Is it something a first-responder wears for personal protection? Is it some special equipment he or she is using? A combination of both? Can it be used to save the lives of victims as well? Yes, sometimes, sometimes, and yes but not always.
How does the department manage, and reconcile, the complex and politically difficult task of identification security with privacy needs, site-access requirements, and the National Incident Management System process?
An ancient & honorable Renaissance word is put to good use at FEMA's Center for Domestic Preparedness, where moulage artists replicate broken arms, cuts, bruises, & other injuries to make first-responder training more realistic and more effective.
The 2008 presidential election year could be the most important in U.S. history. All of the major candidates are promising "change" - but are usually short on specifics. An important point to remember is that not all change is for the better.
The first anthrax terrorist attack on the United States was relatively minor. Now a second attack, exponentially more lethal, is almost certain. When, not if, it happens, the decision makers in Congress & the White House will have only themselves to blame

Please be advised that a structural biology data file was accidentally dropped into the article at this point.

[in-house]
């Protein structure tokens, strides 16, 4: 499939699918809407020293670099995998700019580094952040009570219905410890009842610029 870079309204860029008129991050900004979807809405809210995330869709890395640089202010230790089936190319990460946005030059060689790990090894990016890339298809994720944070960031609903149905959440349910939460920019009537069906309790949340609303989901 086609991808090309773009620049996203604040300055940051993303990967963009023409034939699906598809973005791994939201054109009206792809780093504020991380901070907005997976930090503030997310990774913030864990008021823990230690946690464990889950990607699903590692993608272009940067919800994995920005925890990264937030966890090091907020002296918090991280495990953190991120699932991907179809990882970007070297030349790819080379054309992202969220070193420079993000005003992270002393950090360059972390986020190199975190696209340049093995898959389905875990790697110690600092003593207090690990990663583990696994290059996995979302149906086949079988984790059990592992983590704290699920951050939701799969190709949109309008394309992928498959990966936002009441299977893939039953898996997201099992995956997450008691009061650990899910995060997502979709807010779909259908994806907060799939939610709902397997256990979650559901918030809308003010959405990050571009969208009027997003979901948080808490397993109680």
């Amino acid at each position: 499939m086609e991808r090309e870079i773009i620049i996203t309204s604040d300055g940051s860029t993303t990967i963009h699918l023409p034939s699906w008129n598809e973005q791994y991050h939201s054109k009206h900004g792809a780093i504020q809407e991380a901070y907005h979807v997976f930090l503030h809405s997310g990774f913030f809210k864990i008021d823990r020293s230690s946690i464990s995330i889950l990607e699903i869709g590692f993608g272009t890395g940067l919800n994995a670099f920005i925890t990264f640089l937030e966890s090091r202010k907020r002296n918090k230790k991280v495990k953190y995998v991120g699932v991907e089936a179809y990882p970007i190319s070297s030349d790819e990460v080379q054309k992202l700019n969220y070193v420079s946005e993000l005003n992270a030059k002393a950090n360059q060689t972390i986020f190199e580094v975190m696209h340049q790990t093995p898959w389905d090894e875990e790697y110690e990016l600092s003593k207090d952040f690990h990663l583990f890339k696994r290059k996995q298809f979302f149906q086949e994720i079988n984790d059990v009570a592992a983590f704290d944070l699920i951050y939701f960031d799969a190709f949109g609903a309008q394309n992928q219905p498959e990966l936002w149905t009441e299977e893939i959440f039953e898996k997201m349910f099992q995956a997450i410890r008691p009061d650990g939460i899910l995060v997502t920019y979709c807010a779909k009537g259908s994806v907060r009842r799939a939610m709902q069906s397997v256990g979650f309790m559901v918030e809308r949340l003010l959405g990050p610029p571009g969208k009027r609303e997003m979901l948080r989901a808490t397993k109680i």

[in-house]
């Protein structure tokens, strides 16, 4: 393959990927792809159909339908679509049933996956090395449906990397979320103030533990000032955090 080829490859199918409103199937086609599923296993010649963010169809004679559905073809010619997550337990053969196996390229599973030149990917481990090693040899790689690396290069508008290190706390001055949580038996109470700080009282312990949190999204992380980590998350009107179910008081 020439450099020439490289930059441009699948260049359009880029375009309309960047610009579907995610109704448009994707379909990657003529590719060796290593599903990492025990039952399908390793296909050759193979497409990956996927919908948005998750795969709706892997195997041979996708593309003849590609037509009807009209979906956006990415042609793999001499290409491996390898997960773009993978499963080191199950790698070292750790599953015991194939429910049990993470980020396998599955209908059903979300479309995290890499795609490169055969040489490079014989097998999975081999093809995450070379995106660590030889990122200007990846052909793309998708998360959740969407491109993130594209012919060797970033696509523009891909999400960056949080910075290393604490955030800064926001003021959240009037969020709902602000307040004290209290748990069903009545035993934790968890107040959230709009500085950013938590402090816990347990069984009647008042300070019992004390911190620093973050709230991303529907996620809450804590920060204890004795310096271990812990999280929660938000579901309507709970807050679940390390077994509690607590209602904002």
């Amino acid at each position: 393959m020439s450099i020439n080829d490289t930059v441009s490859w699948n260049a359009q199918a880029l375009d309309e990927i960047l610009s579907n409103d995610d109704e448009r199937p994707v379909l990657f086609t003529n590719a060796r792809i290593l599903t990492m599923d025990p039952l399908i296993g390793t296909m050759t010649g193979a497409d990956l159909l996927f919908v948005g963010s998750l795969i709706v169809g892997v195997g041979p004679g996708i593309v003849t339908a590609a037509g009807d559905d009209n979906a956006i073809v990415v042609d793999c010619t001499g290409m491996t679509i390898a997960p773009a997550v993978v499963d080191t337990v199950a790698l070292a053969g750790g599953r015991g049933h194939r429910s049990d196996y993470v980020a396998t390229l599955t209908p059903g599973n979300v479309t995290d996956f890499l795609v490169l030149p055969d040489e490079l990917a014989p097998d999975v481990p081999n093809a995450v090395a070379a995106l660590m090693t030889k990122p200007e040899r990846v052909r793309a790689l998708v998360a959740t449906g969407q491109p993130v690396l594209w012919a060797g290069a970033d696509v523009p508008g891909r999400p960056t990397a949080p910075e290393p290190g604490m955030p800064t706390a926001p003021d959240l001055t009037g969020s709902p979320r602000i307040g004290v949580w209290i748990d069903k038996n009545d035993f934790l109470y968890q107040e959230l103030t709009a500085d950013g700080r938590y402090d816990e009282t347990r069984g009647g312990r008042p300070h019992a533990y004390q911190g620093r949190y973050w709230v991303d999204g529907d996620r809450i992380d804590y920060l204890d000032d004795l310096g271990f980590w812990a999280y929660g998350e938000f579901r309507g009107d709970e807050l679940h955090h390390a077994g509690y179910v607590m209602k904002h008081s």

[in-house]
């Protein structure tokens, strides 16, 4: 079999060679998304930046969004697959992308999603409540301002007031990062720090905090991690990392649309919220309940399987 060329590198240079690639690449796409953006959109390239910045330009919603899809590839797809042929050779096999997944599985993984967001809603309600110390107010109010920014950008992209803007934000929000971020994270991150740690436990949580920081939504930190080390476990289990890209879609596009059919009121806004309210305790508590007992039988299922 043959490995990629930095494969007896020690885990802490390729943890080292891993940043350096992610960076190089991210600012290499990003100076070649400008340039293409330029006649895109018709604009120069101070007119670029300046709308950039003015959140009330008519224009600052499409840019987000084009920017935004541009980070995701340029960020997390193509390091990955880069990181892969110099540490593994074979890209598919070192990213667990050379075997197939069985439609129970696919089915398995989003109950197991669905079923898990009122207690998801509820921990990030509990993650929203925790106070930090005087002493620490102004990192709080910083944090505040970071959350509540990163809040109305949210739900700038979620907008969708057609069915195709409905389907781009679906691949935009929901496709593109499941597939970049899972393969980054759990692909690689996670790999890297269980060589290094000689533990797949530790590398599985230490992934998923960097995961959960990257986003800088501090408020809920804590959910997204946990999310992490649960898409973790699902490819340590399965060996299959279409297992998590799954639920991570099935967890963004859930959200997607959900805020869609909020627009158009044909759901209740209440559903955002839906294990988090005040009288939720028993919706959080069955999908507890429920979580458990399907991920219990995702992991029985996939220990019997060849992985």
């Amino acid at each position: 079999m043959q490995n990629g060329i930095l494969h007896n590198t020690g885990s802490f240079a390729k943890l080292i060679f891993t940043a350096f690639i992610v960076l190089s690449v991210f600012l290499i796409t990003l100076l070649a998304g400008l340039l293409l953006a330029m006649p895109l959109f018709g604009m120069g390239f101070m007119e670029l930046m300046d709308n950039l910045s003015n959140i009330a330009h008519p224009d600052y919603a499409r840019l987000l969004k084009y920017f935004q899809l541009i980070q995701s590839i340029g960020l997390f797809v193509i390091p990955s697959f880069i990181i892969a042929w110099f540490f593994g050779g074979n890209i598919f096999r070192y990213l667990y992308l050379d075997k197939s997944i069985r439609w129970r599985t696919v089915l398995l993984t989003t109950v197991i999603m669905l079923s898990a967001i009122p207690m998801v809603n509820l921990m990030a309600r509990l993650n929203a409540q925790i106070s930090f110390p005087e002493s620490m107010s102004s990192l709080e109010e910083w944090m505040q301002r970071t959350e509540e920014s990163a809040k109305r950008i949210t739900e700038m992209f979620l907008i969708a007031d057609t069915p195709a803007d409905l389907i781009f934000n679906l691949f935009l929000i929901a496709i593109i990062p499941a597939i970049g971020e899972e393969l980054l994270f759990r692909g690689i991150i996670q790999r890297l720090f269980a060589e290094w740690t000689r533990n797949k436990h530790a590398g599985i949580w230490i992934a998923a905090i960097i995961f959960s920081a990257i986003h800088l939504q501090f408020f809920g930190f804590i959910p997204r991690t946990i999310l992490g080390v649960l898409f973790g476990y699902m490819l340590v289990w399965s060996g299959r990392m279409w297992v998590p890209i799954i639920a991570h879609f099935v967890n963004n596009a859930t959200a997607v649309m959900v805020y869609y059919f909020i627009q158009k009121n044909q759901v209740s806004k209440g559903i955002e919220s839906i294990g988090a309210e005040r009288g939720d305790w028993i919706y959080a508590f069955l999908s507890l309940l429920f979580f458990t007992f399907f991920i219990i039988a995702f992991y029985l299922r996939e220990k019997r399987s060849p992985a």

Those who attended the regional conference in Baltimore earlier this month found it eminently worthwhile and developed a long list of solutions to current problems - and an even longer list of new dangers and difficulties lurking just over the horizon.
When an earthquake, tornado, or hurricane causes horrendous property damage, the "cleanup crew" (a veritable army of debris-removal workers) faces a number of major challenges, not the least of which is documenting the amount of work done.
The states of the Mid-Atlantic region provide a helpful all-hazards primer that their sister states throughout the rest of the country should read and heed. Eight new "pillars of wisdom" are discussed in meaningful detail, and numerous lessons learned.
A timely first-person report from Susquehanna County (Pa.) on the unforeseen (and to some extent unforeseeable) difficulties in coping, personally as well as professionally, with torrential rain, widespread floods, and other disasters.
It is unconscionable that the "American heroes" who protect "our homes, our businesses, and our communities" have not been given the tools they need to carry out their dangerous jobs. Now they will be, thanks to the initiatives pushed by this legislator.